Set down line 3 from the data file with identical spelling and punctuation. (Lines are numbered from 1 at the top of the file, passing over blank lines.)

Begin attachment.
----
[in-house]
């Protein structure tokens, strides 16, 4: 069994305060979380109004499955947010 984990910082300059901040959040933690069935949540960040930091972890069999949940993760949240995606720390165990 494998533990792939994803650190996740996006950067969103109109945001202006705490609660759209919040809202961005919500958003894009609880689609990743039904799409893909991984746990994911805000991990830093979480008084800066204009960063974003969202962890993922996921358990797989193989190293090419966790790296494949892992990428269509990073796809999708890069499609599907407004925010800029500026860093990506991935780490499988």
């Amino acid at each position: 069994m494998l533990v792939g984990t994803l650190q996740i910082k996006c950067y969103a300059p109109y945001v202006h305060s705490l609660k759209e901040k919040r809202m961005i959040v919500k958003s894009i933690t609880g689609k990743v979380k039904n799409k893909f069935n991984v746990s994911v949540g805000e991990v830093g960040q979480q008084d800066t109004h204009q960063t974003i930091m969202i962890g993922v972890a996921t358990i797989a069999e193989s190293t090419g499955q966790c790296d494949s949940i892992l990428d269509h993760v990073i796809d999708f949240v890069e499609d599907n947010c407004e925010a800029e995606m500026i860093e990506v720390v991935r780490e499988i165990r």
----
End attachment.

């Amino acid at each position: 069994m494998l533990v792939g984990t994803l650190q996740i910082k996006c950067y969103a300059p109109y945001v202006h305060s705490l609660k759209e901040k919040r809202m961005i959040v919500k958003s894009i933690t609880g689609k990743v979380k039904n799409k893909f069935n991984v746990s994911v949540g805000e991990v830093g960040q979480q008084d800066t109004h204009q960063t974003i930091m969202i962890g993922v972890a996921t358990i797989a069999e193989s190293t090419g499955q966790c790296d494949s949940i892992l990428d269509h993760v990073i796809d999708f949240v890069e499609d599907n947010c407004e925010a800029e995606m500026i860093e990506v720390v991935r780490e499988i165990r």